The complex and mission-critical needs of the autonomous vehicle market demand innovation at higher levels in several different sensors and in sensor integration. A new photonic chip technology offers promise in providing high-volume, low-cost manufacture of high-end, tactical-grade performance fiber-optic gyros (FOGs)for inertial navigation in GNSS-obstructed environments.
This technology, its technical underpinnings and demonstrated use cases are the subject of a free webinar, “Inertial Breakthroughs for the Autonomous Vehicle,” on Wednesday, November 20, 2019 from 1:00 PM – 2:30 PM Eastern time. The webinar is sponsored by KVH, Inside GNSS and Inside Unmanned Systems magazine.
Registration is now open here.
With an opening section covering inertial performance and error characteristics, a core presentation on this new inertial chip technology, and a concluding segment demonstrating the advanced functionality of an autonomous vehicle employing this technology, the in-depth technical presentation will bare valuable information and insight for all those interested in autonomous navigation.
The discussion includes:
- an overview of inertial performance and error characteristics and a brief treatment of how external sensors are used to aid the inertial system. This lays the foundation upon which the following two speakers discuss and dissect high-performance inertial sensors and their applications.
- a description of how several passive functional FOG components are integrated onto a photonic chip, including low-loss couplers used for a ring interferometer and for a source/detector transceiver, high propagation extinction ratio (PER) polarizer, high-efficient fiber-connection mode size converters, and features to eliminate stray light. This technology provides spatial orientation data enabling geolocation at centimeter-level accuracy while reducing the cost, size, and weight of the gyros and the resulting IMU. These have been tested by select autonomous vehicle developers and show consistent, reliable, cost-efficient performance in angle random walk (ARW) and bias instability, two of the most important performance parameters for safety in autonomous vehicles.
- use cases of advanced inertial navigation in on-road autonomy, displaying patented systems, licensed to a variety of OEMs, that follow the rules of the road. The equipped vehicles provide autonomous shuttle services in a variety of locations and have also been deployed by US forces after receiving Army Test and Evaluation Committee (ATEC) approval for operational use. The on-road autonomy libraries include functionality for following roads, passing vehicles, rerouting when occlusions are found and all rules of the roads as defined by the human driving manuals.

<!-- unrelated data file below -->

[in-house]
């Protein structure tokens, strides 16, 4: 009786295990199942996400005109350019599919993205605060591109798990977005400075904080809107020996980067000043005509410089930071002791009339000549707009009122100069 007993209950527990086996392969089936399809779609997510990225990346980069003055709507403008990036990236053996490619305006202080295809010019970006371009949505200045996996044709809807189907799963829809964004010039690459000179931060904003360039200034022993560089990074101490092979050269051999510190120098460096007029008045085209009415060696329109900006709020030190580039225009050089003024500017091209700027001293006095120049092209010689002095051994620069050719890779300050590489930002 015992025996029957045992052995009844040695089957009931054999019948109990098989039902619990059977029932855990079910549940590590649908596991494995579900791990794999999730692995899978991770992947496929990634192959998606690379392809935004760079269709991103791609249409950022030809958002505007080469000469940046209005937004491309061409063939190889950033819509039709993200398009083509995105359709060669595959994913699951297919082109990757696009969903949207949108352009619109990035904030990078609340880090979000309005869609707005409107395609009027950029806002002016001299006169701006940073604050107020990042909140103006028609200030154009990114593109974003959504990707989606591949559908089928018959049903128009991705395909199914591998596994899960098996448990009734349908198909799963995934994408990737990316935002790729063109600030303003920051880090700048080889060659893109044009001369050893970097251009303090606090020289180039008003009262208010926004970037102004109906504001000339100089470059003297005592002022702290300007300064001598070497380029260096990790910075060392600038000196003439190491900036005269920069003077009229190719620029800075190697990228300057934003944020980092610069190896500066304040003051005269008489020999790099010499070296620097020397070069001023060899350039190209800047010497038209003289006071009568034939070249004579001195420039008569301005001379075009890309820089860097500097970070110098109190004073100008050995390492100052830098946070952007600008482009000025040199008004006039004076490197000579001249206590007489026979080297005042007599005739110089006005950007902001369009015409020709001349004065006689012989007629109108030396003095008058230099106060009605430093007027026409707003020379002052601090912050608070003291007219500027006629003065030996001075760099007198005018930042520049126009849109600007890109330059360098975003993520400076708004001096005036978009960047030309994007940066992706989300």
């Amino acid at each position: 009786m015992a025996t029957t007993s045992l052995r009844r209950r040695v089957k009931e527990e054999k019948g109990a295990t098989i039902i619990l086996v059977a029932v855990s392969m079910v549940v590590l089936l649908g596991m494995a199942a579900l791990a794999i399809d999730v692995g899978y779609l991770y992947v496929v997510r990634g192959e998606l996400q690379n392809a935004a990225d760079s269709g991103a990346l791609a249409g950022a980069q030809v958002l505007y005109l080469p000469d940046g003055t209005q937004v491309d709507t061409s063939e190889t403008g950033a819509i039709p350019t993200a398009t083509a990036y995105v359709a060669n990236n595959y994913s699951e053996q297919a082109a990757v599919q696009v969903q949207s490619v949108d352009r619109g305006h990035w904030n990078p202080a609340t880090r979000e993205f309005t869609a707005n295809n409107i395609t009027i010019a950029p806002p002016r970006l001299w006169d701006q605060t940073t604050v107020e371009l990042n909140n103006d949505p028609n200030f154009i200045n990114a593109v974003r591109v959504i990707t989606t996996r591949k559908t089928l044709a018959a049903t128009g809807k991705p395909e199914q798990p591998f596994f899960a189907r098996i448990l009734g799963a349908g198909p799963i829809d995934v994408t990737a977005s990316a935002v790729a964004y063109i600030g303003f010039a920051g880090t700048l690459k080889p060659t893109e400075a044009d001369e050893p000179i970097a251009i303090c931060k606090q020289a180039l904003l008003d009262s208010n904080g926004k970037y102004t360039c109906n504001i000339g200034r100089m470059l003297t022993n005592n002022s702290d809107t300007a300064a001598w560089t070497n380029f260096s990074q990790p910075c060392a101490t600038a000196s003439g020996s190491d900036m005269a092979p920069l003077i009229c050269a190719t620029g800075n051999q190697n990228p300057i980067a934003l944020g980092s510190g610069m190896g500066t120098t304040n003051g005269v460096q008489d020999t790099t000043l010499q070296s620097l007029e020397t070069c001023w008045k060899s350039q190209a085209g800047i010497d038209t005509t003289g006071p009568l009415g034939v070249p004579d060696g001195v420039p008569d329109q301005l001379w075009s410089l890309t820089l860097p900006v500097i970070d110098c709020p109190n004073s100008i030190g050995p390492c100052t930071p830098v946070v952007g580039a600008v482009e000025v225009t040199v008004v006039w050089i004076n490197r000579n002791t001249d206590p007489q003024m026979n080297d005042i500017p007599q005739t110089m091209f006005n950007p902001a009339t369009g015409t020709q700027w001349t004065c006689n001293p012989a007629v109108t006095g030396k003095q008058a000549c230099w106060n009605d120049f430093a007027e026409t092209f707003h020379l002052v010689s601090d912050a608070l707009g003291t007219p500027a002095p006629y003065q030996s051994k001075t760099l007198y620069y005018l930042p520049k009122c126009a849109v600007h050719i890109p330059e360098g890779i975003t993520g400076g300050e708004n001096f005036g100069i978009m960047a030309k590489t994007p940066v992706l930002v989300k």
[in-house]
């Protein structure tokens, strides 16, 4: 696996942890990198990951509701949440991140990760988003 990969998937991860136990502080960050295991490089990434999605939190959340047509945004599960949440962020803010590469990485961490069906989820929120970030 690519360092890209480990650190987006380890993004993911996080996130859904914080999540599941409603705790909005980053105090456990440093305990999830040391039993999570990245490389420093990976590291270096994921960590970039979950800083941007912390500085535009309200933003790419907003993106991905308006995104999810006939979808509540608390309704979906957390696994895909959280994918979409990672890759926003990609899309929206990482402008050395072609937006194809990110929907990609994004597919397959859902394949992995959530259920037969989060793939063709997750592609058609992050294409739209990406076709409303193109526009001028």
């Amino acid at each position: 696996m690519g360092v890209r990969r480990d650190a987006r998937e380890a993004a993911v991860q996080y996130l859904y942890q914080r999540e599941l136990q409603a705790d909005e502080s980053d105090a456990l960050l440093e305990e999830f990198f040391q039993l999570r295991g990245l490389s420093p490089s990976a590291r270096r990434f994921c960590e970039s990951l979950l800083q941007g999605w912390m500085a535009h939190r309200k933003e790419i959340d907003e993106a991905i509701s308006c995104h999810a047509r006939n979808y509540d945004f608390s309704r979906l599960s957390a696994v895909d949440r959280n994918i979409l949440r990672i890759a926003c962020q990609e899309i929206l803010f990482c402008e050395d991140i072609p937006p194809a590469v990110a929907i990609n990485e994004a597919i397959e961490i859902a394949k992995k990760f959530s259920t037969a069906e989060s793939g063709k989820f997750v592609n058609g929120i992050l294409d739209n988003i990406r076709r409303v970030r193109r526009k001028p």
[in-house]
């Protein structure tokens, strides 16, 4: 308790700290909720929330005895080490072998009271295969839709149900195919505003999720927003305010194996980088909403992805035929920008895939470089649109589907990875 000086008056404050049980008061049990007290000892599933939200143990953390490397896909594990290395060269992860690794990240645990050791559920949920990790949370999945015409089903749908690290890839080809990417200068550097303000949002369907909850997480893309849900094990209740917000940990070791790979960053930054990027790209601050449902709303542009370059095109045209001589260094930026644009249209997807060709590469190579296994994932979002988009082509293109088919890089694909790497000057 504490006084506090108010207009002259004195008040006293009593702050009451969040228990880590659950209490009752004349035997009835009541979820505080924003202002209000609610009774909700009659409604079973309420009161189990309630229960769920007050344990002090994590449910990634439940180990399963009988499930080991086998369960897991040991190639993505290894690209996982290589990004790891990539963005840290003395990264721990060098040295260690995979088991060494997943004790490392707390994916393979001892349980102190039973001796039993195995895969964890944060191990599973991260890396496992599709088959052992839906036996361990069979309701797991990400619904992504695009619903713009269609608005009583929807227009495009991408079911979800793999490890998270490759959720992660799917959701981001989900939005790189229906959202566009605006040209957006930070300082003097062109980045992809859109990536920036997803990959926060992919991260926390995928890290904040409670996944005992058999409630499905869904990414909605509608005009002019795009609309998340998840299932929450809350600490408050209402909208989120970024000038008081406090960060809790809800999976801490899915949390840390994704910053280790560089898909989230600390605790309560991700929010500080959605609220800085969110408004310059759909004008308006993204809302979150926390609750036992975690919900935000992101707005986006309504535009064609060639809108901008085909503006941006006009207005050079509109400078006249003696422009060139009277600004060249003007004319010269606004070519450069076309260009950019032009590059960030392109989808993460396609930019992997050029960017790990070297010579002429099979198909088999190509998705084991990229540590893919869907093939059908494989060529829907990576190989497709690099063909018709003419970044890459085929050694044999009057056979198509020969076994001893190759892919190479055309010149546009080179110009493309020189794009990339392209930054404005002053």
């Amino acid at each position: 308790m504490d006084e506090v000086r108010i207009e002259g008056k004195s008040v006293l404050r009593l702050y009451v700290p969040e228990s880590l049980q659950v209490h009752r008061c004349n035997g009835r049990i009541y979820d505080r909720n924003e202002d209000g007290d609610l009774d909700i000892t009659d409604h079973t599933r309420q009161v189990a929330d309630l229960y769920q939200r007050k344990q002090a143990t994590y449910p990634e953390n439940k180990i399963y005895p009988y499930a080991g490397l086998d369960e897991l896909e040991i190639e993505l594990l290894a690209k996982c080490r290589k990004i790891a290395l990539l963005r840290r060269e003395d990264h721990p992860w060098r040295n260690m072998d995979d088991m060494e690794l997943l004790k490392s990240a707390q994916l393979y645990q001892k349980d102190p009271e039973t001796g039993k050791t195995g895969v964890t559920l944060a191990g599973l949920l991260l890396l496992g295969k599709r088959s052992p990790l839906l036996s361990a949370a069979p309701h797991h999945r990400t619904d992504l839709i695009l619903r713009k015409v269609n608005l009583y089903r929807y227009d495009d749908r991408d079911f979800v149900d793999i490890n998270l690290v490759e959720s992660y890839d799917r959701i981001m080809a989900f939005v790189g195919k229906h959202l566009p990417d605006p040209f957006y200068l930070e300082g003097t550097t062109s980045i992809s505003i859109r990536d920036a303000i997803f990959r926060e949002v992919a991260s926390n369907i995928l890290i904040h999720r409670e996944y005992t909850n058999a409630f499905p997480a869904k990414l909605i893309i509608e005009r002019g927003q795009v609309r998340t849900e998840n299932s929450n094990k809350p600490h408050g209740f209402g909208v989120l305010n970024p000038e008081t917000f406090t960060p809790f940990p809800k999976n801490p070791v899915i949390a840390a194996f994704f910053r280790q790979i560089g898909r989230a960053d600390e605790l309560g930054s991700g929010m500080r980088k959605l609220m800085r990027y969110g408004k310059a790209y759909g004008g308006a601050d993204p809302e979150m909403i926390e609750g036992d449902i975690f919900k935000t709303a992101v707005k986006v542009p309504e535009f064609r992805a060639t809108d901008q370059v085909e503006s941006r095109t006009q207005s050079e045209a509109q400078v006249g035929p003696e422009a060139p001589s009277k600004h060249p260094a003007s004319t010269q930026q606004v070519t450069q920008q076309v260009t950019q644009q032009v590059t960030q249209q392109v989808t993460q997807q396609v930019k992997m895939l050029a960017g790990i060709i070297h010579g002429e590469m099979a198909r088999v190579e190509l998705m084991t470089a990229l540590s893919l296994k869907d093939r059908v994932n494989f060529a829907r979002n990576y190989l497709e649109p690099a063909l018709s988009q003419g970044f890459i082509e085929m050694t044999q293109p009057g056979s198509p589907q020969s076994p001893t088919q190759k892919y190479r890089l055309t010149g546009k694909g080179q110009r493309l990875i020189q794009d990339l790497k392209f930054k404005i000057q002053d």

Our expert panel:
Michael Braasch is the Thomas Professor of Engineering in the School of Electrical Engineering and Computer Science at Ohio University. He is a Principal Investigator with the Avionics Engineering Center at Ohio University and has been performing navigation system research for the past 34 years. Mike has taught inertial navigation short courses at Honeywell, Kearfott and Northrop Grumman and is currently serving on the GNSS/Inertial working group (WG-2C) in RTCA Special Committee 159. He is a Fellow of the U.S. Institute of Navigation, serves on the Board of Governors of the IEEE Aerospace and Electronic Systems Society and is an instrument-rated commercial pilot.
Jan Khan, Principal Optical Design Engineer at KVH Industries Inertial Navigation. He is responsible for the research and development of fiber based and photonic based inertial sensors. Jan has been involved in the research and development of fiber optic gyroscopes for over 8 years and holds numerous patents in the field. Jan received his Ph.D. from the University of Connecticut in Nanotechnology and is an active member of the AIM Photonics Integrated Photonic Systems Roadmap (IPSR) sensors division.
Ray Wilhelm is an engineer at Robotic Research, LLC., a provider of autonomy and robotic technologies to government and commercial customers.
Moderator: Alan Cameron, editor-in-chief of Inside GNSS magazine and PNT editor for Inside Unmanned Systems magazine. He has covered the GPS/GNSS, PNT and UAS/UAV industries and research communities as a writer and magazine editor since 2000, focusing on technical issues around continuous, reliable positioning and navigation.